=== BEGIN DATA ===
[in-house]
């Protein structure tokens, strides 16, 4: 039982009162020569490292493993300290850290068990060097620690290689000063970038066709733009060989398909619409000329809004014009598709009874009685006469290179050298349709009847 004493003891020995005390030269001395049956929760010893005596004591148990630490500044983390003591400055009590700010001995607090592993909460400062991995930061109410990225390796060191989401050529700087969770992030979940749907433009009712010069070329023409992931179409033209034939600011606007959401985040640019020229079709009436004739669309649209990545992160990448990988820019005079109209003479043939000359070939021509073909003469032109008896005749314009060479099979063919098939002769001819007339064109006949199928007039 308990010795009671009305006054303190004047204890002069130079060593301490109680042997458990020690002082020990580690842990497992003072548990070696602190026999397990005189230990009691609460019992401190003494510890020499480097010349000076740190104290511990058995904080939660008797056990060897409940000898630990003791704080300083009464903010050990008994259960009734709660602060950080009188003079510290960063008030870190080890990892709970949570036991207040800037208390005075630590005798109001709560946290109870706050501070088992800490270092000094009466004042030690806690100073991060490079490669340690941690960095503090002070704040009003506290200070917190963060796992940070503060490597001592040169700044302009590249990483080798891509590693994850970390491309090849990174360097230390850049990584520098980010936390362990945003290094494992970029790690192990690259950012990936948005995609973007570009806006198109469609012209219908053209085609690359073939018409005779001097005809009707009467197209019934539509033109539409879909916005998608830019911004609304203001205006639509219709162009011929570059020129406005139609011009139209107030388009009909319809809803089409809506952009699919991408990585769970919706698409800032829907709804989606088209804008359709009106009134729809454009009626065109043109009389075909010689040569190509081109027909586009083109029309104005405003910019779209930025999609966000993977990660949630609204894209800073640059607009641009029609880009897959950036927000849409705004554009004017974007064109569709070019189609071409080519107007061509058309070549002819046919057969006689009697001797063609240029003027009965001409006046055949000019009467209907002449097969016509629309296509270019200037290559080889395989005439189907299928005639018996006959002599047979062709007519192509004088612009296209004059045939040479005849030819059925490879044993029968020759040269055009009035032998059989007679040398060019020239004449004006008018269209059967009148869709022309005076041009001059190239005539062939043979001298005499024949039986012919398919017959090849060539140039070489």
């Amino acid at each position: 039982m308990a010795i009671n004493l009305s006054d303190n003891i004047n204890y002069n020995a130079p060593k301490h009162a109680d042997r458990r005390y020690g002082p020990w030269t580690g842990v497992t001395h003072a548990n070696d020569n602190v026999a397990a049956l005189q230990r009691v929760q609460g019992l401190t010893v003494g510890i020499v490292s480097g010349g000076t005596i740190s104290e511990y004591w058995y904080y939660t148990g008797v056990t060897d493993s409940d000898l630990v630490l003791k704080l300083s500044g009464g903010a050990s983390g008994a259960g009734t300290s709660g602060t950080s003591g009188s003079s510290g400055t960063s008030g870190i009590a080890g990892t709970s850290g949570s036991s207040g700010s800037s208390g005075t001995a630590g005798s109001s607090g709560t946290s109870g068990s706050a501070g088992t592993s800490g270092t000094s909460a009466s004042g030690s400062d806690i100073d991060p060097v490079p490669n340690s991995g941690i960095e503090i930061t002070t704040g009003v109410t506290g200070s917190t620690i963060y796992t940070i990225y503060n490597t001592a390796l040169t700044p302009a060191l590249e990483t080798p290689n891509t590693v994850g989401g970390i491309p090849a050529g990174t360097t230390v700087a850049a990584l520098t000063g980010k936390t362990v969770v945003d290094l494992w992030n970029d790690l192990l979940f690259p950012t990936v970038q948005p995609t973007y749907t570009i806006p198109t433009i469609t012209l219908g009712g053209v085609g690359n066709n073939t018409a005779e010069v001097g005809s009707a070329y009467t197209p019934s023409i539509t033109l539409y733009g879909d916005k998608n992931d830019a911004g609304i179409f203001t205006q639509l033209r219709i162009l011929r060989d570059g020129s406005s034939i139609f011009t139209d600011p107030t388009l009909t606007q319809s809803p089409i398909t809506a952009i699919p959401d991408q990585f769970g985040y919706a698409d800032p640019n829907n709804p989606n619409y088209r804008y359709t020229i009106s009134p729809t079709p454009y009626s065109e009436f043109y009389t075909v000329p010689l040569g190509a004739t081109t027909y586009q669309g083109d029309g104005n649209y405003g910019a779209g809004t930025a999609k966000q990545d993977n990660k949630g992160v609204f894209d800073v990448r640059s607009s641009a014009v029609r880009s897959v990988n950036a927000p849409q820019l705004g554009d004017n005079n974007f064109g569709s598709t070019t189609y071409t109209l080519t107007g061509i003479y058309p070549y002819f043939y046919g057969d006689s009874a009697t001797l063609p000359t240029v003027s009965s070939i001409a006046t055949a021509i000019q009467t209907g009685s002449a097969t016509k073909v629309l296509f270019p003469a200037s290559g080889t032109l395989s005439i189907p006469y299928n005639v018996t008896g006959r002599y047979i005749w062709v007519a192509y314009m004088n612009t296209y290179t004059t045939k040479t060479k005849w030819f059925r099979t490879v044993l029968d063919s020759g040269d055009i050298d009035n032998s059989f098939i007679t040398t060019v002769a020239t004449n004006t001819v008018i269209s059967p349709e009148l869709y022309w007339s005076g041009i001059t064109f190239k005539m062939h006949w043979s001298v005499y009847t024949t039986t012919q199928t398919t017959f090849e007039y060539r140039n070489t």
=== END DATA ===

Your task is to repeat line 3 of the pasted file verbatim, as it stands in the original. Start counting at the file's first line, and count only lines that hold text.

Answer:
């Amino acid at each position: 039982m308990a010795i009671n004493l009305s006054d303190n003891i004047n204890y002069n020995a130079p060593k301490h009162a109680d042997r458990r005390y020690g002082p020990w030269t580690g842990v497992t001395h003072a548990n070696d020569n602190v026999a397990a049956l005189q230990r009691v929760q609460g019992l401190t010893v003494g510890i020499v490292s480097g010349g000076t005596i740190s104290e511990y004591w058995y904080y939660t148990g008797v056990t060897d493993s409940d000898l630990v630490l003791k704080l300083s500044g009464g903010a050990s983390g008994a259960g009734t300290s709660g602060t950080s003591g009188s003079s510290g400055t960063s008030g870190i009590a080890g990892t709970s850290g949570s036991s207040g700010s800037s208390g005075t001995a630590g005798s109001s607090g709560t946290s109870g068990s706050a501070g088992t592993s800490g270092t000094s909460a009466s004042g030690s400062d806690i100073d991060p060097v490079p490669n340690s991995g941690i960095e503090i930061t002070t704040g009003v109410t506290g200070s917190t620690i963060y796992t940070i990225y503060n490597t001592a390796l040169t700044p302009a060191l590249e990483t080798p290689n891509t590693v994850g989401g970390i491309p090849a050529g990174t360097t230390v700087a850049a990584l520098t000063g980010k936390t362990v969770v945003d290094l494992w992030n970029d790690l192990l979940f690259p950012t990936v970038q948005p995609t973007y749907t570009i806006p198109t433009i469609t012209l219908g009712g053209v085609g690359n066709n073939t018409a005779e010069v001097g005809s009707a070329y009467t197209p019934s023409i539509t033109l539409y733009g879909d916005k998608n992931d830019a911004g609304i179409f203001t205006q639509l033209r219709i162009l011929r060989d570059g020129s406005s034939i139609f011009t139209d600011p107030t388009l009909t606007q319809s809803p089409i398909t809506a952009i699919p959401d991408q990585f769970g985040y919706a698409d800032p640019n829907n709804p989606n619409y088209r804008y359709t020229i009106s009134p729809t079709p454009y009626s065109e009436f043109y009389t075909v000329p010689l040569g190509a004739t081109t027909y586009q669309g083109d029309g104005n649209y405003g910019a779209g809004t930025a999609k966000q990545d993977n990660k949630g992160v609204f894209d800073v990448r640059s607009s641009a014009v029609r880009s897959v990988n950036a927000p849409q820019l705004g554009d004017n005079n974007f064109g569709s598709t070019t189609y071409t109209l080519t107007g061509i003479y058309p070549y002819f043939y046919g057969d006689s009874a009697t001797l063609p000359t240029v003027s009965s070939i001409a006046t055949a021509i000019q009467t209907g009685s002449a097969t016509k073909v629309l296509f270019p003469a200037s290559g080889t032109l395989s005439i189907p006469y299928n005639v018996t008896g006959r002599y047979i005749w062709v007519a192509y314009m004088n612009t296209y290179t004059t045939k040479t060479k005849w030819f059925r099979t490879v044993l029968d063919s020759g040269d055009i050298d009035n032998s059989f098939i007679t040398t060019v002769a020239t004449n004006t001819v008018i269209s059967p349709e009148l869709y022309w007339s005076g041009i001059t064109f190239k005539m062939h006949w043979s001298v005499y009847t024949t039986t012919q199928t398919t017959f090849e007039y060539r140039n070489t």